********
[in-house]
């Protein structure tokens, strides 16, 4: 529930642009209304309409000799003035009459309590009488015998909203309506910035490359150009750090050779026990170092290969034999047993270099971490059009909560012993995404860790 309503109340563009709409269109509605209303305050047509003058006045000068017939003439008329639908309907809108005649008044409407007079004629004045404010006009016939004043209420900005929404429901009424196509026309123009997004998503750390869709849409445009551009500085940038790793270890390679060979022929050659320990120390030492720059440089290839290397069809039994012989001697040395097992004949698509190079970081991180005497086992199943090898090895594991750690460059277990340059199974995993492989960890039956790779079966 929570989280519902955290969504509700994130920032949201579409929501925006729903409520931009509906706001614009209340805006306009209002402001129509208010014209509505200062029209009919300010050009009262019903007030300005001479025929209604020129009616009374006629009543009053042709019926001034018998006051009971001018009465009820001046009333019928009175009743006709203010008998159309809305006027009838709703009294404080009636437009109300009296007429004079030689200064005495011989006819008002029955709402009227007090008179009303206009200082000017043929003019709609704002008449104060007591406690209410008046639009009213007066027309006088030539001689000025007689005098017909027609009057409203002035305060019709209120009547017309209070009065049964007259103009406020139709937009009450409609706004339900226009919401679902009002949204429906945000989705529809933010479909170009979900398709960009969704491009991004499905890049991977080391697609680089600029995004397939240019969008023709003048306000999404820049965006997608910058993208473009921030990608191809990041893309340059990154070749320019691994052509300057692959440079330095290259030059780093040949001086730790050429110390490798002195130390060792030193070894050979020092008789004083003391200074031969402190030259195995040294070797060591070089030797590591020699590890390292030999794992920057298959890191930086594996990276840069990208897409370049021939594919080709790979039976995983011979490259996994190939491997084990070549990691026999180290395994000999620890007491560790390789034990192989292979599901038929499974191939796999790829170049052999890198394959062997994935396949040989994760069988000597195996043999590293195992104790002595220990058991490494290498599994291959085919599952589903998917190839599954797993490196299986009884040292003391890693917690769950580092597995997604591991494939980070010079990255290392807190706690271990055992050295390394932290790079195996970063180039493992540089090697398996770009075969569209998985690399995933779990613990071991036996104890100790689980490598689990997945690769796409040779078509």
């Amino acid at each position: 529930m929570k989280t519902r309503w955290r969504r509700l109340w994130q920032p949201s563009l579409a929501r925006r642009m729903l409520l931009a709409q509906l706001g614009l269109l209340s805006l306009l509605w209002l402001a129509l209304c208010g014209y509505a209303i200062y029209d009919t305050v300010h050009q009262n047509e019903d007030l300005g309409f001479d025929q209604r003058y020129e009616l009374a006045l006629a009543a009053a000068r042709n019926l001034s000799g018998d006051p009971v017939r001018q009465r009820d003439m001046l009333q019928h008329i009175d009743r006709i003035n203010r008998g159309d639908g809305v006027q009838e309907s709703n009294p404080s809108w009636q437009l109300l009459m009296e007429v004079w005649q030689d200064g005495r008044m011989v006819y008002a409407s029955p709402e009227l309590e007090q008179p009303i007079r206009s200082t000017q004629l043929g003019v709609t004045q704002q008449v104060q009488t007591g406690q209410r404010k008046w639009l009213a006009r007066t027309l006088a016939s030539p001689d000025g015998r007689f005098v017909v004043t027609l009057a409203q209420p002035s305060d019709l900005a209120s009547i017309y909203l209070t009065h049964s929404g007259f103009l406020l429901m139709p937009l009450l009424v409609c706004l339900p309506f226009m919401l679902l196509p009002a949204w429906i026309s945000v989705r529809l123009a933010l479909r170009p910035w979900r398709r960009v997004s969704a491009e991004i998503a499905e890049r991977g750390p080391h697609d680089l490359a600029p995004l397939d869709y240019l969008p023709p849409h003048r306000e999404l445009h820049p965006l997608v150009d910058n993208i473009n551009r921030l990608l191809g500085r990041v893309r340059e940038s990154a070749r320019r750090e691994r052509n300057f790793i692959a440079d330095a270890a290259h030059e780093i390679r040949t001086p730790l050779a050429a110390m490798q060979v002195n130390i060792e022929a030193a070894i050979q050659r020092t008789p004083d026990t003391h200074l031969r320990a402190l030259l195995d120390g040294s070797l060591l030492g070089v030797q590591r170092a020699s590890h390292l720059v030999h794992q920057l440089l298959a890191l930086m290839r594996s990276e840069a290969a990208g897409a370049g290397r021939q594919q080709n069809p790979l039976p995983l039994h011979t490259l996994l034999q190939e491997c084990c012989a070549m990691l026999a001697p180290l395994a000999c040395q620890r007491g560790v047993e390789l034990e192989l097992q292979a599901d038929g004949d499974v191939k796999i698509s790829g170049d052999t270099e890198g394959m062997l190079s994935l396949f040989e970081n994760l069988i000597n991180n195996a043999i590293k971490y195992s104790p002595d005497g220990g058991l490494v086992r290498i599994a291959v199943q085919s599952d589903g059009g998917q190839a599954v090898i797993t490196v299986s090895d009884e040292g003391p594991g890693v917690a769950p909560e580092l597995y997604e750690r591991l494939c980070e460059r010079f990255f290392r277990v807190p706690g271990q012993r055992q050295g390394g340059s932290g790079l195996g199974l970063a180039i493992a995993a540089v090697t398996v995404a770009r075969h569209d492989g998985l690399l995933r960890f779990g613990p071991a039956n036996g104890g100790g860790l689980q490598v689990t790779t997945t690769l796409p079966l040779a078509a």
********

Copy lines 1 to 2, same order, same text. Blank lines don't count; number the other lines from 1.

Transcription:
[in-house]
């Protein structure tokens, strides 16, 4: 529930642009209304309409000799003035009459309590009488015998909203309506910035490359150009750090050779026990170092290969034999047993270099971490059009909560012993995404860790 309503109340563009709409269109509605209303305050047509003058006045000068017939003439008329639908309907809108005649008044409407007079004629004045404010006009016939004043209420900005929404429901009424196509026309123009997004998503750390869709849409445009551009500085940038790793270890390679060979022929050659320990120390030492720059440089290839290397069809039994012989001697040395097992004949698509190079970081991180005497086992199943090898090895594991750690460059277990340059199974995993492989960890039956790779079966 929570989280519902955290969504509700994130920032949201579409929501925006729903409520931009509906706001614009209340805006306009209002402001129509208010014209509505200062029209009919300010050009009262019903007030300005001479025929209604020129009616009374006629009543009053042709019926001034018998006051009971001018009465009820001046009333019928009175009743006709203010008998159309809305006027009838709703009294404080009636437009109300009296007429004079030689200064005495011989006819008002029955709402009227007090008179009303206009200082000017043929003019709609704002008449104060007591406690209410008046639009009213007066027309006088030539001689000025007689005098017909027609009057409203002035305060019709209120009547017309209070009065049964007259103009406020139709937009009450409609706004339900226009919401679902009002949204429906945000989705529809933010479909170009979900398709960009969704491009991004499905890049991977080391697609680089600029995004397939240019969008023709003048306000999404820049965006997608910058993208473009921030990608191809990041893309340059990154070749320019691994052509300057692959440079330095290259030059780093040949001086730790050429110390490798002195130390060792030193070894050979020092008789004083003391200074031969402190030259195995040294070797060591070089030797590591020699590890390292030999794992920057298959890191930086594996990276840069990208897409370049021939594919080709790979039976995983011979490259996994190939491997084990070549990691026999180290395994000999620890007491560790390789034990192989292979599901038929499974191939796999790829170049052999890198394959062997994935396949040989994760069988000597195996043999590293195992104790002595220990058991490494290498599994291959085919599952589903998917190839599954797993490196299986009884040292003391890693917690769950580092597995997604591991494939980070010079990255290392807190706690271990055992050295390394932290790079195996970063180039493992540089090697398996770009075969569209998985690399995933779990613990071991036996104890100790689980490598689990997945690769796409040779078509």